13. EPO Management Isn't Listening to Staff, It's Just Trying to Divide and Demoralise the Staff Instead

    “On 18 January 2023,” the staff representatives tell European Patent Office (EPO) colleagues, “the staff representation met with the administration in a Working Group on the project “Bringing Teams Together”. It was the first meeting since the departure of PD General Administration and the radical changes made to the project. We voiced the major concerns of staff, the organization chaos and unrest caused by the project among teams and made concrete proposals.”



  14. Links 30/01/2023: Coreboot 4.19 and Budgie 10.7

    Links for the day



  15. IRC Proceedings: Sunday, January 29, 2023

    IRC logs for Sunday, January 29, 2023



  16. [Meme] With Superheroes Like These...

    Ever since the new managers arrived the talent has fled the company that falsely credits itself with "Open Source"



  17. Not Tolerating Proprietary 'Bossware' in the Workplace (or at Home in Case of Work-From-Home)

    The company known as Sirius ‘Open Source’ generally rejected… Open Source. Today’s focus was the migration to Slack.



  18. The ISO Delusion: A Stack of Proprietary Junk (Slack) Failing Miserably

    When the company where I worked for nearly 12 years spoke of pragmatism it was merely making excuses to adopt proprietary software at the expense of already-working and functional Free software



  19. Debian 11 on My Main Rig: So Far Mostly OK, But Missing Some Software From Debian 10

    Distributions of GNU/Linux keep urging us to move to the latest, but is the latest always the greatest? On Friday my Debian 10 drive died, so I started moving to Debian 11 on a new drive and here's what that did to my life.



  20. Stigmatising GNU/Linux for Not Withstanding Hardware Failures

    Nowadays "the news" is polluted with a lot of GNU/Linux-hostile nonsense; like with patents, the signal-to-noise ratio is appalling and here we deal with a poor 'report' about "Linux servers" failing to work



  21. Microsofters Inside Sirius 'Open Source'

    Sirius ‘Open Source’ has been employing incompetent managers for years — a sentiment shared among colleagues by the way; today we examine some glaring examples with redacted communications to prove it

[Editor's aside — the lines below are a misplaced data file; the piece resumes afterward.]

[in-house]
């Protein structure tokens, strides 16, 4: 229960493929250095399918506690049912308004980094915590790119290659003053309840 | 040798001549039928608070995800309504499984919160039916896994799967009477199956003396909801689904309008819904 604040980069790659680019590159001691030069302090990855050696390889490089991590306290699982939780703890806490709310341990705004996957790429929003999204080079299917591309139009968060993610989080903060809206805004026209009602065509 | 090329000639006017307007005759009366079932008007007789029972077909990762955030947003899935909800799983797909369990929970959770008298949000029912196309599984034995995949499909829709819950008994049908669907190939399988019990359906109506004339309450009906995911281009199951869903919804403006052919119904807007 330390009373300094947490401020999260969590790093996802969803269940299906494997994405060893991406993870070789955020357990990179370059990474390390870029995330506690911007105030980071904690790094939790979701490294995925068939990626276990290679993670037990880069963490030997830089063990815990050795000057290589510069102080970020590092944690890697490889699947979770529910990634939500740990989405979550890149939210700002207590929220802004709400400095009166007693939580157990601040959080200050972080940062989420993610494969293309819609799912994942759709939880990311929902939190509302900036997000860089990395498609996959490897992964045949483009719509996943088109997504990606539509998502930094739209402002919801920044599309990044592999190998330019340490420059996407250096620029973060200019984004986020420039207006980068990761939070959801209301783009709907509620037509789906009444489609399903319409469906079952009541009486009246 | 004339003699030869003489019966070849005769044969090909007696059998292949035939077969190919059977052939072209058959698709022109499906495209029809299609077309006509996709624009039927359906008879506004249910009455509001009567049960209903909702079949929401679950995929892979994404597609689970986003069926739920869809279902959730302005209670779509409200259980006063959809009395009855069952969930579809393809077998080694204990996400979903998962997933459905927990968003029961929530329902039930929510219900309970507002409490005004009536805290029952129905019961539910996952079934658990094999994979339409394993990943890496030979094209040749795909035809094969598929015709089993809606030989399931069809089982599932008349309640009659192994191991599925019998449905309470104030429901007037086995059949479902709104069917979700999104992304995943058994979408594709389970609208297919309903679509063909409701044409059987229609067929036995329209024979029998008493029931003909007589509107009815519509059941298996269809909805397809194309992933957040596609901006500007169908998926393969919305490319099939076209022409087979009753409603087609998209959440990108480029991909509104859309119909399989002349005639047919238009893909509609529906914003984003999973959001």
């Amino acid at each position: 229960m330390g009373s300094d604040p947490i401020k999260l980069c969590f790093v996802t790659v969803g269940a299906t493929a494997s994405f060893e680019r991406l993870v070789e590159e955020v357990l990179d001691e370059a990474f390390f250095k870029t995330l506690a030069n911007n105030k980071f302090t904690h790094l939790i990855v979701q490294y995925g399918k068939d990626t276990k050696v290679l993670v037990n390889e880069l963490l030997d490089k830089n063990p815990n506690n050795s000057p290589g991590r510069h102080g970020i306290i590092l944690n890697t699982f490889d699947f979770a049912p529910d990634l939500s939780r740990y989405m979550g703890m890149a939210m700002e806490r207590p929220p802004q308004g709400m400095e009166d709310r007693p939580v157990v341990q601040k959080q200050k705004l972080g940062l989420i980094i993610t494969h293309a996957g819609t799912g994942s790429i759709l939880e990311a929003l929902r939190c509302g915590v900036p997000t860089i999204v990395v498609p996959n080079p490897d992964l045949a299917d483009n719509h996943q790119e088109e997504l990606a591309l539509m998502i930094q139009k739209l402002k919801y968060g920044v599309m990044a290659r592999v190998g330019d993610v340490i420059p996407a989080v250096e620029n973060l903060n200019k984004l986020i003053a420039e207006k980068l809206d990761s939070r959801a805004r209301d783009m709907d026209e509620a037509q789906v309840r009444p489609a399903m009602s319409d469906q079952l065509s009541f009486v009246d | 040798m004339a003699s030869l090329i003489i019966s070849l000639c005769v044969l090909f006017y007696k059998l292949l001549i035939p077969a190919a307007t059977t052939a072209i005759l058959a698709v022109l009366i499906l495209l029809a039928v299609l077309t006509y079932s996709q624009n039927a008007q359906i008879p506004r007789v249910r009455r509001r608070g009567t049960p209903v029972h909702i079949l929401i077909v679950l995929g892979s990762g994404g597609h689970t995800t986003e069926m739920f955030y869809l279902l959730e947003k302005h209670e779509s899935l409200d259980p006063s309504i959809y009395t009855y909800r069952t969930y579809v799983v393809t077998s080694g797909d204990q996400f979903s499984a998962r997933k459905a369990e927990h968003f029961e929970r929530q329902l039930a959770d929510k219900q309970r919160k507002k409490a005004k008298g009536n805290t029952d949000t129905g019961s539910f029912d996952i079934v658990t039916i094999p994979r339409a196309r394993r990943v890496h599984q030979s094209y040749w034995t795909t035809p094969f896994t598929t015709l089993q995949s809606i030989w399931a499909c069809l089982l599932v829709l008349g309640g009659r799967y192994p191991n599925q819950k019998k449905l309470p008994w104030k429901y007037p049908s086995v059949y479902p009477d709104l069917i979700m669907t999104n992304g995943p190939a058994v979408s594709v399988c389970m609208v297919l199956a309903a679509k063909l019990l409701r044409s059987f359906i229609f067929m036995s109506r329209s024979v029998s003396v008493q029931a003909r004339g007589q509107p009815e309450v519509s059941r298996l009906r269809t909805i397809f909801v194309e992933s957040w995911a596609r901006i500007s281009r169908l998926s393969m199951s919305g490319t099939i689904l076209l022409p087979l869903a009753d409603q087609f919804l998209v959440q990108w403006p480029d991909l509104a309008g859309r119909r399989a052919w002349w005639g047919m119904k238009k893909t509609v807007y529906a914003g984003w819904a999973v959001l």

22. Links 29/01/2023: GNOME 43.3 Fixes and Lots About Games

    Links for the day



  23. The Hey Hype Machine

    "Hey Hype" or "Hey Hi" (AI) has been dominating the press lately and a lot of that seems to boil down to paid-for marketing; we need to understand what's truly going on and not be distracted by the substance-less hype



  24. IRC Proceedings: Saturday, January 28, 2023

    IRC logs for Saturday, January 28, 2023



  25. Unmasking AI

    A guest article by Andy Farnell



  26. The ISO Delusion/Sirius Corporation: A 'Tech' Company Run by Non-Technical People

    Sirius ‘Open Source’ was hiring people who brought to the company a culture of redundant tasks and unwanted, even hostile technology; today we continue to tell the story of a company run by the CEO whose friends and acquaintances did severe damage



  27. Links 28/01/2023: Lots of Catching Up (Had Hardware Crash)

    Links for the day



  28. IRC Proceedings: Friday, January 27, 2023

    IRC logs for Friday, January 27, 2023



  29. Microsoft DuckDuckGo Falls to Lowest Share in 2 Years After Being Widely Exposed as Microsoft Proxy, Fake 'Privacy'

    DuckDuckGo, according to this latest data from Statcounter, fell from about 0.71% to just 0.58%; all the gains have been lost amid scandals, such as widespread realisation that DuckDuckGo is a Microsoft informant, curated by Microsoft and hosted by Microsoft (Bing is meanwhile laying off many people, but the media isn’t covering that or barely bothers)



  30. This is What the Microsoft-Sponsored Media Has Been Hyping Up for Weeks (Ahead of Microsoft Layoffs)

    Reprinted with permission from Ryan


RSS 64x64RSS Feed: subscribe to the RSS feed for regular updates

Home iconSite Wiki: You can improve this site by helping the extension of the site's content

Home iconSite Home: Background about the site and some key features in the front page

Chat iconIRC Channel: Come and chat with us in real time

Recent Posts